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(Even) More on Intellectual Diversity

Rather than trying to append this to the smoking, charred remains of the last post that dealt with intellectual diversity, I thought I’d give this piece from Kenneth Anderson at The Volokh Conspiracy its own space.

Much has been made in the comments section of this blog about what the problem actually looks like and what can be done about it, and I think that Anderson does a reasonably good job of crystallizing a few of the major concerns regarding the lack of intellectual diversity in the academy.

He makes clear the results of a lack of intellectual diversity in the academy, and it’s not just that students run the risk of ending up in a classroom with biased instructors. Rather, courses that approach subject matter from a conservative or libertarian perspective simply are not taught. This is due in large part to the fact that many existing faculty are either uninterested or unable to teach such courses, with the outcome that classes in conservative political thought or historical interpretation, etc. have more or less disappeared from curricula. For support he cites Peter Berkowitz, a senior fellow at the Hoover Institute, who writes:

To be sure, a political science department may feature a course on American political thought that includes a few papers from “The Federalist” and some chapters from Alexis de Tocqueville’s “Democracy in America.”

But most students will hear next to nothing about the conservative tradition in American politics that stretches from John Adams to Theodore Roosevelt to William F. Buckley Jr. to Milton Friedman to Ronald Reagan. This tradition emphasizes moral and intellectual excellence, worries that democratic practices and egalitarian norms will threaten individual liberty, attends to the claims of religion and the role it can play in educating citizens for liberty, and provides both a vigorous defense of free-market capitalism and a powerful critique of capitalism’s relentless overturning of established ways. It also recognized early that communism represented an implacable enemy of freedom.


While ignoring conservatism, the political theory subfield regularly offers specialized courses in liberal theory and democratic theory; African-American political thought and feminist political theory; the social theory of Karl Marx, Emile Durkheim, Max Weber and the neo-Marxist Frankfurt school; and numerous versions of postmodern political theory.

Berkowitz argues that, far from actively seeking “conservative” scholars during faculty searches, departments should instead look for professors who, regardless of their political background, would be able to convincingly teach a courses about conservative interpretations of history, ideas, politics, etc. to complement the stable of scholars in virtually every humanities or social science department who are fluent in leftish ideas.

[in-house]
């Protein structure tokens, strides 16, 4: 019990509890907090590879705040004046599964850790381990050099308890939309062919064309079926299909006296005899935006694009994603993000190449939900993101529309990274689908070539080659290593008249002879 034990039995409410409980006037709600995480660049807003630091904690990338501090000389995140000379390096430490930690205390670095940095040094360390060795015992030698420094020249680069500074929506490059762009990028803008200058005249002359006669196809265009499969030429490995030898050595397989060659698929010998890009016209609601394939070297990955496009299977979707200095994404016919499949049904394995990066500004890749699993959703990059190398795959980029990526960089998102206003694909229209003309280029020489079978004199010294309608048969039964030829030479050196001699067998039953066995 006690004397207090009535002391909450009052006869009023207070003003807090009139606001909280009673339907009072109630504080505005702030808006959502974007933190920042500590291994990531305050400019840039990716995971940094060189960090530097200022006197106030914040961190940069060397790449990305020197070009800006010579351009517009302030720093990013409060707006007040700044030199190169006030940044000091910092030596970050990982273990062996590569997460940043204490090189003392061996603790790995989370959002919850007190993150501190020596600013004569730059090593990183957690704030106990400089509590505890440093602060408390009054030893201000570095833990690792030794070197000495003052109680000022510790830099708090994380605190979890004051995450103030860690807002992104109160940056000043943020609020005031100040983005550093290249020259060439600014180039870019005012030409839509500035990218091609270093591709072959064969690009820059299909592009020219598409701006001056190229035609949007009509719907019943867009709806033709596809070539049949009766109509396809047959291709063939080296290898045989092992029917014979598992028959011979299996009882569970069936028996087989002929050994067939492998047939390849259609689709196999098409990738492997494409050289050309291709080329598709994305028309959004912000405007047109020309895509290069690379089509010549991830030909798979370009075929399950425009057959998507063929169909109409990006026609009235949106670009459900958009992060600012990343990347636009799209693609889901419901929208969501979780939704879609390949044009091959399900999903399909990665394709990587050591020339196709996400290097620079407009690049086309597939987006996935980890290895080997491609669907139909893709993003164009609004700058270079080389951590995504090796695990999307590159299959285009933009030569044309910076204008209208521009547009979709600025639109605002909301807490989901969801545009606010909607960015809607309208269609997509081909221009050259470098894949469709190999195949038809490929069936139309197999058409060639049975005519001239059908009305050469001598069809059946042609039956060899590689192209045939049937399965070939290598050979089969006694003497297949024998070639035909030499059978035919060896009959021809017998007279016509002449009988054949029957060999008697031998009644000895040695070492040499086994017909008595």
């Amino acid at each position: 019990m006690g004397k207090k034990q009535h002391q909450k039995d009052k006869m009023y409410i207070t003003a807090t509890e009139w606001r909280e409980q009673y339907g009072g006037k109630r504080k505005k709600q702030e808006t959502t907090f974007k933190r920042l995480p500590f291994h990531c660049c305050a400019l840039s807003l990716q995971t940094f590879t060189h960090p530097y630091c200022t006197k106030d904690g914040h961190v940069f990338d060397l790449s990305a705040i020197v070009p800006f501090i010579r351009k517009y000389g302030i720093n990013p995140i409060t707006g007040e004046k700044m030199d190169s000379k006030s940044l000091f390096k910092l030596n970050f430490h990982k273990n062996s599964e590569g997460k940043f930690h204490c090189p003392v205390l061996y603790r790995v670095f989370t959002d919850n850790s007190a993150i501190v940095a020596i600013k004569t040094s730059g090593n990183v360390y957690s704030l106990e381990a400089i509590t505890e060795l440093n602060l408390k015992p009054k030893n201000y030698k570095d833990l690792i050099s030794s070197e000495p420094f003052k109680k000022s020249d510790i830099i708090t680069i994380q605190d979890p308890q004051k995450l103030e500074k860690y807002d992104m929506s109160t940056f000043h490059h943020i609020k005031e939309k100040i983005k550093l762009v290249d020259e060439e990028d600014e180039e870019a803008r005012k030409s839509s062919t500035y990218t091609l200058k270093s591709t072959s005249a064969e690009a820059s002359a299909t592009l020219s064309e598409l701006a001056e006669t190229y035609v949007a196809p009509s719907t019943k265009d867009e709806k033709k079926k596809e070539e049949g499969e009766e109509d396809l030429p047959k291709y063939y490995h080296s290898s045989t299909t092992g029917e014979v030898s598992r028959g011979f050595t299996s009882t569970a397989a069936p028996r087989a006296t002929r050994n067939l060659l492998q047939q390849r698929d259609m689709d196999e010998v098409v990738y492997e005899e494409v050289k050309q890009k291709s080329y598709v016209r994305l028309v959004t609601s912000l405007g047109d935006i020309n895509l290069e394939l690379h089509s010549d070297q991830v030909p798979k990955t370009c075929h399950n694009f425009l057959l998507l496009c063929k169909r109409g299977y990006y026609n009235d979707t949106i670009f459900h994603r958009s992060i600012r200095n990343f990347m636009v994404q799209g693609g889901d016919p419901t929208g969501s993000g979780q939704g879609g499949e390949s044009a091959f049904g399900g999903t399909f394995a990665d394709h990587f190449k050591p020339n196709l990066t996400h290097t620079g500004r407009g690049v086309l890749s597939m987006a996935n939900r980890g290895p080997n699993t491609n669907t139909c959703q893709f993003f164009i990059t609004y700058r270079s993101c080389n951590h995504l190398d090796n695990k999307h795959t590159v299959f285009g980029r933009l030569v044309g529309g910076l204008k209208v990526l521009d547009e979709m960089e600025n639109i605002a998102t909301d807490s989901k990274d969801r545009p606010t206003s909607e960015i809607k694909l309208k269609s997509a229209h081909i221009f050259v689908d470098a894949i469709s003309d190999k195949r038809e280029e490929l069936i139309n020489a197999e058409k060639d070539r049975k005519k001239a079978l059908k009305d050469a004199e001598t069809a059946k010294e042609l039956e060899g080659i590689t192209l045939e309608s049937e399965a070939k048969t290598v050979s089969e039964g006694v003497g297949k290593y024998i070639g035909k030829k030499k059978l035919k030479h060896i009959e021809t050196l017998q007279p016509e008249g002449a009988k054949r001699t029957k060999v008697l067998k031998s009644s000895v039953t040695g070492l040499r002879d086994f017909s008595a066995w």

This approach would likely have the effect of attracting a more “diverse” group of applicants and nullifies the basis of the argument that only “liberal people apply to liberal schools” (or the even more absurd notion that conservatives are simply too thick to be academics) while at the same time avoiding any sort of political “litmus test” during the hiring process.

While approvingly quoting Berkowitz’s admonition against “affirmative action for conservatives,” Anderson also notes the stultifying results of the left-liberal coccoon in academia:

… within an academic institution, I find myself treated as “conservative” – either to recoil from in faint horror, with a certain advice to students, well, if you take him, you have to know what you’re getting, or with a certain faint institutional pride that we’re broad-minded enough to have someone like him, which is to say, there is nothing an academic institution cannot praise itself for if it tries hard enough. I’ve had conversations – earnest, well-intentioned – that amounted to saying, “We’re so glad you’re our token conservative.”

If a quality education that exposes students to a wide variety of ideas and perspectives is indeed the mission of this institution (and sometimes one wonders…), then it simply isn’t enough to retort “well, go take an economics class” whenever someone complains that conservative ideas are given short shrift in the academy. Students actually need to be able to expose themselves to a truly diverse set of ideas that are taught by people who’re interested in and qualified to teach them, regardless of their political background (I mean, can you imagine what a class at the UO campus on the ideas of Ronald Reagan or William F. Buckley might look like?).

As it stands, students are often presented with the illusion of choice and given the option of taking courses in any number of subjects, a large number of which approach the course material, whatever it may be, with much the same theoretical framework.

That’s not diversity, and telling conservative academics to get out of town and move to Texas doesn’t change that.

  1. Sakaki says:

    I’m very big on the whole “equal merit” idea. As in giving equal merit to both points of view, and teaching them equally.

    Professor Alex Dracobly was one of those professors. Pure history, as he called it.

  2. Betz says:

    This is a nice capstone to the smoking, charred remains of the last entry on political diversity, as it is a more constructive proposal to the problem.

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